In the not-so-distant past, when a chef set out to make a vegetarian or vegan burger, the only choice was DIY. Now, there are choices, and area chefs are taking varied approaches to serving burgers that satisfy while at the same time mimicking a beef hamburger as reasonably as possible.
Kristina Addington launched her V-Grits food truck about five years ago, before options like the Impossible Burger were available. So, she set out to make something as realistic as possible, experimenting with a blend of wheat gluten and crimini mushrooms, while conducting taste test after taste test, to finally create what she called the V-Burger.
Today, her V-Grits vegan restaurant serves the Beyond Burger, an Impossible Burger competitor.
Across the river in New Albany, Chef Zac Young is serving the Impossible Burger at The Exchange Pub + Kitchen, offering his customers the option to top theirs in the themes of the three basic beef hamburgers on the menu. For a slight upcharge, just replace the beef patty on one of those with the Impossible.
And at Grind Burger Kitchen, co-owner Jesse Huot continues to serve a house blend for the burger substitute some his customers seek, offering some signature options that can become veggie with a simple patty switch, along with a list of topping options if someone would rather build their own.
That there’s not a consensus on one way of doing it reflects many things, from simple demand and time constraints to individual product preferences. For Addington, it came down to a couple of things — making the original burger from scratch was time-consuming, for one, and also because she tasted the Beyond Burger and liked it. Not only did it make sense from a labor aspect, it was a product she was happy to serve her customers.
“Personally, I just like the taste of it better,” Addington said, comparing the Beyond to the Impossible. She also cites an “ethics” preference for Beyond Meat, the company that makes the Beyond Burger. (Late last year, a food safety watchdog group asked the U.S. Food and Drug Administration to stop sale of the Impossible Burger due to a genetically engineered heme, an iron-rich molecule found in meat. Federal officials declined to do so.)
To differentiate from other restaurants that might use the Beyond Burger, Addington said, she and her staff use primarily house-made toppings, from vegan cheese to vegan mayo. In addition, a “classic” style burger is always on the menu, along with an option called “Animal Style” (patty melt-style, on Texas Toast) with weekly specials rotating toppings and themes to help keep the options fresh.
Also, fans of the original V-Burger should note that V-Grits still serves that original brine-cooked burger blend as chicken fried steak and other rotating items.
For Young, his decision to go with the Impossible Burger largely came down to texture.
“I think texturally the Impossible burger is closer to what people are used to as far as what ground beef is,” he said, explaining that it resembles ground chuck, whereas the Beyond Burger is more “soft.”
“I’ve used both in different capacities,” he said. “As far as just putting a burger on a grill and getting that classic Americana thing going, the Impossible captures that essence a little better. It resembles ground beef more. It’s a fresh product and I like to use fresh products as much as possible. You can really get that char thing going on there.”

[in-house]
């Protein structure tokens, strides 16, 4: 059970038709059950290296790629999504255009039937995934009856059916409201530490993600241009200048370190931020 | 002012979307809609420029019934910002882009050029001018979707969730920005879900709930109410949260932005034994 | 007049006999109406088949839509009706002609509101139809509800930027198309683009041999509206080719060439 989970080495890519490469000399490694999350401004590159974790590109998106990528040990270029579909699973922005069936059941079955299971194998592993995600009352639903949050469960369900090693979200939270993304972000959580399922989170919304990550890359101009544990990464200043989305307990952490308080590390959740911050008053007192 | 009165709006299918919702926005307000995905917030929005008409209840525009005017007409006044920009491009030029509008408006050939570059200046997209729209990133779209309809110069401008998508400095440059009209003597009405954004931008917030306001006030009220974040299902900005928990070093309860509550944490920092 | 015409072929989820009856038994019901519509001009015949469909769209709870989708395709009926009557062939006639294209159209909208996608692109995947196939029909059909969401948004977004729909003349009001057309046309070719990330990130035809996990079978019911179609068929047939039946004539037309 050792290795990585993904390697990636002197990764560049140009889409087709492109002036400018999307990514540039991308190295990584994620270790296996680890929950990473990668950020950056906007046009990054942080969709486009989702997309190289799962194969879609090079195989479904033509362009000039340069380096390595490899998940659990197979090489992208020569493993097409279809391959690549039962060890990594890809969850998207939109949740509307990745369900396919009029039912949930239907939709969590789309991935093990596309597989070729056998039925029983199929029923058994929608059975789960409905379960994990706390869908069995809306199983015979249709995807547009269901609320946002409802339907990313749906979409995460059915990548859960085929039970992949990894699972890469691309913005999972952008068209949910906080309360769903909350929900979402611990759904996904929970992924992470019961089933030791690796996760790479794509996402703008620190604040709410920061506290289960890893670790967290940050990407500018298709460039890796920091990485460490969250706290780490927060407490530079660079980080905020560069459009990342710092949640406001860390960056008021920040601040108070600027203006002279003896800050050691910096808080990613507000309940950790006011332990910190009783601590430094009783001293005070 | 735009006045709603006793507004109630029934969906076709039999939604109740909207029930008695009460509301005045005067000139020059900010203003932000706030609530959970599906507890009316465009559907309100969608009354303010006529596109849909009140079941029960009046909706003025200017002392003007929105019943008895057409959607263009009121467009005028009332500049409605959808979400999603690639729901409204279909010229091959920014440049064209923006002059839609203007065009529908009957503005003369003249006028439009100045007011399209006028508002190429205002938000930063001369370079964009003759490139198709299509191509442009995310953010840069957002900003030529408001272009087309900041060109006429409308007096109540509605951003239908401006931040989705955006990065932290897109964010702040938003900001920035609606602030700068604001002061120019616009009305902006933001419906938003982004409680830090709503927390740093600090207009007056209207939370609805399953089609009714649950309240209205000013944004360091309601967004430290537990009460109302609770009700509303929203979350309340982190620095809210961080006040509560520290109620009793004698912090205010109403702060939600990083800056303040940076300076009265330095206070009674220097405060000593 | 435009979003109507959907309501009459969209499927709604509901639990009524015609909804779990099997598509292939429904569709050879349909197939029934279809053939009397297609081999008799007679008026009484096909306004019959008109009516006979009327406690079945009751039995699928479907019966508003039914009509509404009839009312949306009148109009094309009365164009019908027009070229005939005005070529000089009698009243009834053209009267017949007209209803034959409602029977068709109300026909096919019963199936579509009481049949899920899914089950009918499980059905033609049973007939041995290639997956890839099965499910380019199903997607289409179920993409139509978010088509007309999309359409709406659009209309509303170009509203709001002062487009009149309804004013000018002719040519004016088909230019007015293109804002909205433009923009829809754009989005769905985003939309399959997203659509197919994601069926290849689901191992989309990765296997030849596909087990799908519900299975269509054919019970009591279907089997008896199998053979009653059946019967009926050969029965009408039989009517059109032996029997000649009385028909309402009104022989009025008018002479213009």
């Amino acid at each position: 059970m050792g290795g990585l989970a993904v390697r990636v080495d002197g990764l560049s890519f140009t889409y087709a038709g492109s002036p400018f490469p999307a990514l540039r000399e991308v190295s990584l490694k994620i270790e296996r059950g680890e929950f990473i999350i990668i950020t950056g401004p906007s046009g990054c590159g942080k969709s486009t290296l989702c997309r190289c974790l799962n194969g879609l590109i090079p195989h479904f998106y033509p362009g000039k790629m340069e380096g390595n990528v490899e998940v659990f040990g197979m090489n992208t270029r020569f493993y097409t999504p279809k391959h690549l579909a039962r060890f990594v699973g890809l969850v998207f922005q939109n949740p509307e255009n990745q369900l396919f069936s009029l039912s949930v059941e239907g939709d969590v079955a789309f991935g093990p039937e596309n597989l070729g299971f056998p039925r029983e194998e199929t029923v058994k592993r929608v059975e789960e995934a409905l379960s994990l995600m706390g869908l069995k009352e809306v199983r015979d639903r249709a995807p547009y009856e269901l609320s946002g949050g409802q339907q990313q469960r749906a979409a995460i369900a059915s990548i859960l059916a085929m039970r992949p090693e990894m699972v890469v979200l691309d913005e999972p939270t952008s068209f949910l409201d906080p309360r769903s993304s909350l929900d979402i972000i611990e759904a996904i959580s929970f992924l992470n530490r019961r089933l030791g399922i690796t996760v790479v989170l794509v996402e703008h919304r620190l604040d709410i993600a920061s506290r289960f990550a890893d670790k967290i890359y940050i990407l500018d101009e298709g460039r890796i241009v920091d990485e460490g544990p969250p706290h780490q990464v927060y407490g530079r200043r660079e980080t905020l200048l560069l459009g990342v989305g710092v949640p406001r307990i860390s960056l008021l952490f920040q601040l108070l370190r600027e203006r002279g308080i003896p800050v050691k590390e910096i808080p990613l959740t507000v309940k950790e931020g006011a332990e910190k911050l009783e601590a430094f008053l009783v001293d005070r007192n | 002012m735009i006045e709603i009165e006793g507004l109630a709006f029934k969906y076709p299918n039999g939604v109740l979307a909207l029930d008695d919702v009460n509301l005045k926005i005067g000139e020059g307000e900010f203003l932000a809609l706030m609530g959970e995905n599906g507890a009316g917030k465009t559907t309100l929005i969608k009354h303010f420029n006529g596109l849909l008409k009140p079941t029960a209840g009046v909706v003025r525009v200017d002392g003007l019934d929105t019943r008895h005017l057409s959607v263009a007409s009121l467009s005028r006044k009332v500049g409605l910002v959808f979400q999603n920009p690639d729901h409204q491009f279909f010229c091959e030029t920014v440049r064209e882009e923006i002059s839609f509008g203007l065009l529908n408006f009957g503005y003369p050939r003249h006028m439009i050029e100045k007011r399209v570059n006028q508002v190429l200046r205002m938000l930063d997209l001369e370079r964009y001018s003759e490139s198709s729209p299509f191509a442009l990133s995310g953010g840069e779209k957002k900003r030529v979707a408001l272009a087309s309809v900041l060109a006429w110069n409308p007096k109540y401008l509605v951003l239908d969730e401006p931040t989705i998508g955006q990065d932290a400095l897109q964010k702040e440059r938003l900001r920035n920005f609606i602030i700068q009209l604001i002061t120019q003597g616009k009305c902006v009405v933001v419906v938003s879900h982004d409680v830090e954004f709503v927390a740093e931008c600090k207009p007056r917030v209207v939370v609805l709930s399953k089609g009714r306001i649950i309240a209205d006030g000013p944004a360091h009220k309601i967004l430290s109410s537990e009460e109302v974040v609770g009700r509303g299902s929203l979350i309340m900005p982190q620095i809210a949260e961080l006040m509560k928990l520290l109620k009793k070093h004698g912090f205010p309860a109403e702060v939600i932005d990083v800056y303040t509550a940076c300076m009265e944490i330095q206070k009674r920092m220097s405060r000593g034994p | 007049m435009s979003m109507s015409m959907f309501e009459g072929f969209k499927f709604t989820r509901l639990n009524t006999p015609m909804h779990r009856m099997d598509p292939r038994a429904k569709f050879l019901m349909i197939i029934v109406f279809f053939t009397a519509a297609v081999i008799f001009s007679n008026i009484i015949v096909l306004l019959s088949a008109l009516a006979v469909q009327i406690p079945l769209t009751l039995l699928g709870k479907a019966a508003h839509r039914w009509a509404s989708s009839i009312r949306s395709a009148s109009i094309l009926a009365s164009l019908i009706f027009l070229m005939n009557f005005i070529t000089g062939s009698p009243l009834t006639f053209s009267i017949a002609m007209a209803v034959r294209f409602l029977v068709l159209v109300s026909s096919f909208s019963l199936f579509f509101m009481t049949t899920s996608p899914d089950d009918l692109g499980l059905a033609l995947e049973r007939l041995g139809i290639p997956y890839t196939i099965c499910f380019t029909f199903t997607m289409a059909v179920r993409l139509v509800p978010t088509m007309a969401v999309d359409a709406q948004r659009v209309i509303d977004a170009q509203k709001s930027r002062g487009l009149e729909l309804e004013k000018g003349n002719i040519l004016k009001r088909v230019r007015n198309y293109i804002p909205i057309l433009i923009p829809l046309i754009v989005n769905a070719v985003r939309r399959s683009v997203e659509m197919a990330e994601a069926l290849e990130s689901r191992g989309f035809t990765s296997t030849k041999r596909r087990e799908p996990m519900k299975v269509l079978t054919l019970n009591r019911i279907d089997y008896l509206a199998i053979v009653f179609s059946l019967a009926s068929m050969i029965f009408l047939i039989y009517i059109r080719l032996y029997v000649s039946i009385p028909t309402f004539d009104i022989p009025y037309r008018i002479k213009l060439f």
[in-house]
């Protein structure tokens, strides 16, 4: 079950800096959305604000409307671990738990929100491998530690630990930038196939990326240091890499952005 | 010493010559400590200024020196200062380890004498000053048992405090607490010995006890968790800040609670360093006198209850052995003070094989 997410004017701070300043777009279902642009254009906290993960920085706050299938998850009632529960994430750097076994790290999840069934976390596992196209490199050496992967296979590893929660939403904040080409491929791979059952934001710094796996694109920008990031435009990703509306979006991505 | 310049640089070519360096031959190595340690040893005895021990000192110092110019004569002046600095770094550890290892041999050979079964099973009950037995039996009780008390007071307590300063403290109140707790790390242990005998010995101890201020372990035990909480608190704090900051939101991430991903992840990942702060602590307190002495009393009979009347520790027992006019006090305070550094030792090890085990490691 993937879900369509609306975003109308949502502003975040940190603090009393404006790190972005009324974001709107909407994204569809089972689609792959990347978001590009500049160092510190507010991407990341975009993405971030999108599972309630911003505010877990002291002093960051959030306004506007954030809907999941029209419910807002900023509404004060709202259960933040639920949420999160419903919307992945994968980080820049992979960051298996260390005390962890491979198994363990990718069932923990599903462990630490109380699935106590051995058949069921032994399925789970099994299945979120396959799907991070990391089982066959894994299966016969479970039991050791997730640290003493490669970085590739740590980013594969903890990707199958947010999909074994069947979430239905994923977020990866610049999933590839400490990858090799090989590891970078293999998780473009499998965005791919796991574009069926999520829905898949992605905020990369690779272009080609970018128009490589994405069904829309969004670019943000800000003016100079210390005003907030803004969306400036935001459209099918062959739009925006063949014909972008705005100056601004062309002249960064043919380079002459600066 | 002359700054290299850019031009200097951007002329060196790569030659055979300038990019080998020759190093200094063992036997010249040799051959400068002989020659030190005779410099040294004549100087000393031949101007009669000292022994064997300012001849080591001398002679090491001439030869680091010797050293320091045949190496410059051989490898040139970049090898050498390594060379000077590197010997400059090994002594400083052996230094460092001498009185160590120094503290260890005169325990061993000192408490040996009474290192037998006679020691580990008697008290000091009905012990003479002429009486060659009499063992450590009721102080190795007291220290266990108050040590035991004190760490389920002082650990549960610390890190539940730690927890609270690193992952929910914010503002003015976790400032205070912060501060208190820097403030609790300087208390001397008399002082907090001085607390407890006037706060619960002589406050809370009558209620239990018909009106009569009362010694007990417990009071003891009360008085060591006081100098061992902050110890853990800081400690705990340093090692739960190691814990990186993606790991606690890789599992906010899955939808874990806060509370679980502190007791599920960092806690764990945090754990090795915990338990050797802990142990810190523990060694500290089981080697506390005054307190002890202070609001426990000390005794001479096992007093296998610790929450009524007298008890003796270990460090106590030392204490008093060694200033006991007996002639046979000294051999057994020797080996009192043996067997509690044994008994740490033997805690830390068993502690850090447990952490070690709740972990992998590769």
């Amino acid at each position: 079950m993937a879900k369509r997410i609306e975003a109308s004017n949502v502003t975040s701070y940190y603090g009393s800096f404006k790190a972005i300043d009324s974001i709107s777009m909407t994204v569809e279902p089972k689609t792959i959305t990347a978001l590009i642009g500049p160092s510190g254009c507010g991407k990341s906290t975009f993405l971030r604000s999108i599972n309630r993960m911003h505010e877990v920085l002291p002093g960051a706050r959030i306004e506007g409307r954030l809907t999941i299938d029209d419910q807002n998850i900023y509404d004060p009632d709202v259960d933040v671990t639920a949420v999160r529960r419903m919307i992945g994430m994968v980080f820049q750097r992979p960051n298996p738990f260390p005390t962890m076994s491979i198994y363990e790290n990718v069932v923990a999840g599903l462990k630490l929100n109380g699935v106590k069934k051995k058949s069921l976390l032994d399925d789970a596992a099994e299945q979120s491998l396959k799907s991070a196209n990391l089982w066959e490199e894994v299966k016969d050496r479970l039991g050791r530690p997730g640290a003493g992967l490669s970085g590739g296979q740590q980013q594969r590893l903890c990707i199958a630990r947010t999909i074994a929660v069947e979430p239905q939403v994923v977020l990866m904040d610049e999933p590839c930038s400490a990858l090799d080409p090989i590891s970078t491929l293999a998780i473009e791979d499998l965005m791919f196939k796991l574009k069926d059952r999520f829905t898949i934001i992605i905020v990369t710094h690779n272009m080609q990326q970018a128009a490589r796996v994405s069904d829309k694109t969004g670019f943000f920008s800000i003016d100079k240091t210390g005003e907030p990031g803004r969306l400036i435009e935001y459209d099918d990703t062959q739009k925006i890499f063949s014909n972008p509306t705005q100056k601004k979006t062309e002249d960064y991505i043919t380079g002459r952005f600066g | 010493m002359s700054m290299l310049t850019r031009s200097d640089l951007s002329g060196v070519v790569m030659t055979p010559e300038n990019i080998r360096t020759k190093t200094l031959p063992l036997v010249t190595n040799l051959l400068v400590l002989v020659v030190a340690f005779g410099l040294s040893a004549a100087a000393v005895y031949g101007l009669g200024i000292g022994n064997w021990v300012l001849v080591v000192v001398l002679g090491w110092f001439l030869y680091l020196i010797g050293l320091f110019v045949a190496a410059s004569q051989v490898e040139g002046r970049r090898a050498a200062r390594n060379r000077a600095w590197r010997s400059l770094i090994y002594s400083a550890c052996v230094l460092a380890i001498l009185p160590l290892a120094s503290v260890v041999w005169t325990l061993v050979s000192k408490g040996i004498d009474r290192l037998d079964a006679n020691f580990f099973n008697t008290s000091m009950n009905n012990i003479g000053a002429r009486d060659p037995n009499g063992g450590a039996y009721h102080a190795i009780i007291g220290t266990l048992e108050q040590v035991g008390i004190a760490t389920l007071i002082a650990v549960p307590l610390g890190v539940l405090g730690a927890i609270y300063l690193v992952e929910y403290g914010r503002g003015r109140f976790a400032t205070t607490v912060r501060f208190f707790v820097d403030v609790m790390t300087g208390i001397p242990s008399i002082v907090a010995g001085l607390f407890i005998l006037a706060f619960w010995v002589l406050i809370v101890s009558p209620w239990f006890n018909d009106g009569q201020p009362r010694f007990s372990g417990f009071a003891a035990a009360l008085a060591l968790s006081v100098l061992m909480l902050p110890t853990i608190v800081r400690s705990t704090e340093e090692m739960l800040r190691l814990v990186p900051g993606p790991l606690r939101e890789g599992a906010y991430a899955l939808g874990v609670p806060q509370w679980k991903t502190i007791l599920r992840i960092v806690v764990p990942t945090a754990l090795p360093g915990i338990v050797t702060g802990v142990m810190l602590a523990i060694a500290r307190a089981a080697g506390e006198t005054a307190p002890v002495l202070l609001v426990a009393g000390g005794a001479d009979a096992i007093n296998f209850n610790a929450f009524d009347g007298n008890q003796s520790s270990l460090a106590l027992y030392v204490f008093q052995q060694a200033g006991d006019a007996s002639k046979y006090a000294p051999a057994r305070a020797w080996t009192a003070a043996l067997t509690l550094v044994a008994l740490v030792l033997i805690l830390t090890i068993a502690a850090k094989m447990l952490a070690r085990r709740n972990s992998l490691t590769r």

Many of the burger options at The Exchange — such as the signature house burger topped with arugula, Madeira mushrooms, Stilton bleu cheese, grilled red onions and garlic labna on a brioche bun — still make the Beyond version a vegetarian and not vegan option, but it’s easy enough to leave the cheese out of the equation. Also, a vegan mayo product called Vegenaise is available as a substitute.
At Grind, Huot pushes forward with his house blend of chickpeas, lentils, quinoa, mushrooms and roasted vegetables, topped with smoked tomato ketchup, lettuce, tomato and onion because, as much as anything, if it ain’t broke, don’t fix it. The burger, which was featured on Food Network’s “Diners, Drive-ins and Dives,” is gluten-free and is popular with many of Grind’s customers.
“Sales of the veggie burger are good,” Huot said. “It just didn’t seem to warrant a second, similar product. Sometimes at Grind, we pull things off the menu and people get pretty upset, so we just kept going with it.”
Plus, a lot of work went into creating the unique burger blend — three or four months, according to Huot. And, he added, it’s important enough to him and fellow owner Liz Huot to treat the veggie burger with the same attention they treat their beef burgers.
Similarly to V-Grits, special versions of the burger are sometimes offered, but, for the most part, it’s an approach like that at The Exchange, wherein you either substitute the veggie patty for meat on a signature item or simply build your own with the toppings available, from caramelized onion to spicy pickles.
But there’s another reason he stuck with his house creation. Huot said some of his customers have told him they don’t care for the Impossible because it is actually too much like beef.
“They say it doesn’t entice them to eat something that still looks like the flesh of an animal,” he said. “The Impossible Burger rep told me that. He said it’s really for meat-eaters with cholesterol issues. After he said that, it confirmed I really didn’t want to go in that direction.”